The Piscassic Greenway Turns Ten

The Piscassic Greenway Turns Ten

Ten years ago this April, SELT, the Town of Newfields, and Trust for Public Land (TPL) completed a monumental effort to acquire the Piscassic Greenway. People rallied to save the land and its resources: drinking water sources and riparian areas along the Piscassic River; oak woodlands and myriad wetlands; links to other conserved land; and public access for low impact recreation.

Today the Piscassic Greenway in Newfields and Newmarket encompasses 444 contiguous acres that include the original 316 acres, the 69-acre Cole Farm (also conserved in 2005), and the more recently conserved 59-acre Tucker property. Visitors explore the trails, look for wildlife, find quiet places, or go for vigorous exercise. Phil Auger, SELT’s property manager, is pleasantly surprised at just how many people visit the Greenway. Newfields residents especially seem to relish their proximity to the Piscassic Greenway.

Rebecca Watts, who lives on Old Lee Road, says the Greenway is an integral part of her physical and emotional health. About 4-5 times a week she walks, runs, or skis the trails. Sometimes she encounters other people, but just as often she meets wildlife on the trail. “On my early morning runs I’ve watched owls fly silently into the trees above my head, seen porcupines trundle along the trail unconcerned, and once I saw a fisher draped across a limb looking down at me warily,” says Watts. “The Piscassic Greenway is my favorite and most enduring part of living in Newfields.”

People venture onto the Greenway on foot, snowmobiles, skis, fat tire bicycles, snowshoes, horseback; with and without dogs; alone, in pairs or in groups. The main gateway to the Greenway is via the Mraz Trailhead at a small parking lot off Bald Hill Road. From there, the 1.2-mile Mraz Loop Trail passes through a meadow, crosses a wetland, and winds through rolling woods into the heart of the Greenway. This winter I watched Northeast Passage staff push a disabled young man from Newfields on a kick sled across the snow on the Mraz Trail. The Greenway is accessible to people of all levels of abilities.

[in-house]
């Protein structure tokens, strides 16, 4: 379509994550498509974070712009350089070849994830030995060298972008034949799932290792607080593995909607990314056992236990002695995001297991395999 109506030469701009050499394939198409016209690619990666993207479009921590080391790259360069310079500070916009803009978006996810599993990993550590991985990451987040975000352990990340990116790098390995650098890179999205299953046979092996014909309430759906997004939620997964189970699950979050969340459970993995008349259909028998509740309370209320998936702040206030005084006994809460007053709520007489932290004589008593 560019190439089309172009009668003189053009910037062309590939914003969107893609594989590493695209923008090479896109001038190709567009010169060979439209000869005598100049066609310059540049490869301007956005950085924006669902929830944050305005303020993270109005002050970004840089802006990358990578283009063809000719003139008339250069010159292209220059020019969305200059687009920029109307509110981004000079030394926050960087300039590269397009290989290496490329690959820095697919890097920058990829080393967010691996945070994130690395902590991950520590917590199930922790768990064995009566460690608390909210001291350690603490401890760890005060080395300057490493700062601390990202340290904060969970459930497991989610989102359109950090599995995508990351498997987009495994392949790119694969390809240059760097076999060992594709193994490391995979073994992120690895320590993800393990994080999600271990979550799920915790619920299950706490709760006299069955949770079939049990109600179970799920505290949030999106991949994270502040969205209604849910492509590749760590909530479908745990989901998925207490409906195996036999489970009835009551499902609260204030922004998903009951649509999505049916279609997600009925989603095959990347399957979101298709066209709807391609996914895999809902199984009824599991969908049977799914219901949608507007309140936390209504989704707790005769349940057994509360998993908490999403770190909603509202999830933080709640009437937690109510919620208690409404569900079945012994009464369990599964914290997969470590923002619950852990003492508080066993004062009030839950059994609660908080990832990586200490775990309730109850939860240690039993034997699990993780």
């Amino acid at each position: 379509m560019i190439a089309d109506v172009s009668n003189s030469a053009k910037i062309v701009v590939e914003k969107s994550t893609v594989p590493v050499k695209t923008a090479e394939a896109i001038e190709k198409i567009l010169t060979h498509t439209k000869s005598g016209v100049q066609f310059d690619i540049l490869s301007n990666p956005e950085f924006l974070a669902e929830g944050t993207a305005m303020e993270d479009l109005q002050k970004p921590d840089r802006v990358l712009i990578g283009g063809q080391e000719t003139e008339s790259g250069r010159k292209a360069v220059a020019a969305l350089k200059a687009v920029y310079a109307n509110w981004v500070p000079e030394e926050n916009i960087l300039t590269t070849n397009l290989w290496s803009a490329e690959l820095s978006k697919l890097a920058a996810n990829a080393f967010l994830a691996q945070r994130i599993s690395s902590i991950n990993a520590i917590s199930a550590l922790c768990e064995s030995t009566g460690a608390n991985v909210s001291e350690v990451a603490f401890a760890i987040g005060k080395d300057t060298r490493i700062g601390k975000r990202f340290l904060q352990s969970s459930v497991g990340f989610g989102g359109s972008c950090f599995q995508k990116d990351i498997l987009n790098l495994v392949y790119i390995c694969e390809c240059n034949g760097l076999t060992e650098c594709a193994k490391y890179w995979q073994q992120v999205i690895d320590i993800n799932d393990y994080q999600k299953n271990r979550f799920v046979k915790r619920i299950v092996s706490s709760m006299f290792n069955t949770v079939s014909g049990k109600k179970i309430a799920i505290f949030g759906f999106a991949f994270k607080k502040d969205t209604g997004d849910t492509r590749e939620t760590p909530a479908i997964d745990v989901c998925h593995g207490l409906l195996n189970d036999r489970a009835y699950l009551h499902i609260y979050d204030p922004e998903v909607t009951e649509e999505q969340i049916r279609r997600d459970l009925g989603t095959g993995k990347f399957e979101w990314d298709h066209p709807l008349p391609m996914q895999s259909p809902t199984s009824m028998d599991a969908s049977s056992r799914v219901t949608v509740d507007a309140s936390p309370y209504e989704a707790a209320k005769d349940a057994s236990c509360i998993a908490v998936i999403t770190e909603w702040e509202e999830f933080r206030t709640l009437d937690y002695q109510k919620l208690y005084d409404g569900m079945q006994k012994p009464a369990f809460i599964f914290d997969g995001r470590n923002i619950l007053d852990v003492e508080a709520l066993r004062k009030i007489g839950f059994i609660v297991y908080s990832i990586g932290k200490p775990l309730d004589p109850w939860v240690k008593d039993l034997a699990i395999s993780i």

Many visitors also enter from the Rockingham Recreational Trail, where the yellow-blazed Byrne Trail runs north/south through the Greenway and provides access to other trails.  Annette and Charlie Pettengill live in Newfields along the Recreational Trail and visit often. Annette says, “The Greenway has added a whole other realm to our quality of life in Newfields. We walk, bike, snowmobile, or hunt and always see or hear something interesting: a whippoorwill’s call, coyotes crossing the trail, snakes curled up in a rocky communal den, sunlit forest floor, or the bobcat that sat at the top of our driveway then ambled off down the trail toward the Greenway–it is a special place.”

In 2005, this special place was slated for 102 house lots and condo complexes and two miles of paved roads winding through the woods. It was expected to generate 250 more car trips per day on Halls Mill Road. The developer was nearing final approval for the proposed subdivision. Fortunately, just in time, SELT, the Town and hundreds of donors intervened and the land was conserved, for all to enjoy as open space.

Mike Price lives next to another entrance at the end of Halls Mill Road. Besides the personal joy that he gets from walking on the trails, Price thinks everyone in town still feels that conserving the Greenway was a good decision. He credits fellow resident Michael Sununu for a great presentation in 2005, highlighting the economic benefits of conserving the land versus allowing a large subdivision and convincing voters to overwhelmingly support a $2 million town contribution. At the time, Sununu said, “The cost of school and municipal services will be greater than any new tax revenue we could raise. In the long run, the investment to keep this open space will save us money.”

The sentiment that it was the right decision rings true for Steve Shope, the Newfields Conservation Commission chair.  “The Greenway continues to be a great benefit to our community and the region providing an opportunity for people, including families, to get outside, in the woods, in nature.”

On one of my own recent visits, I met a young couple at the Mraz Trailhead. They had walked two miles from their Newmarket home to check out the trails for the first time. I oriented them to the property before they set off excitedly through the meadow to explore the Greenway. In time, they too will compile their own unique Greenway stories.

By Ellen Snyder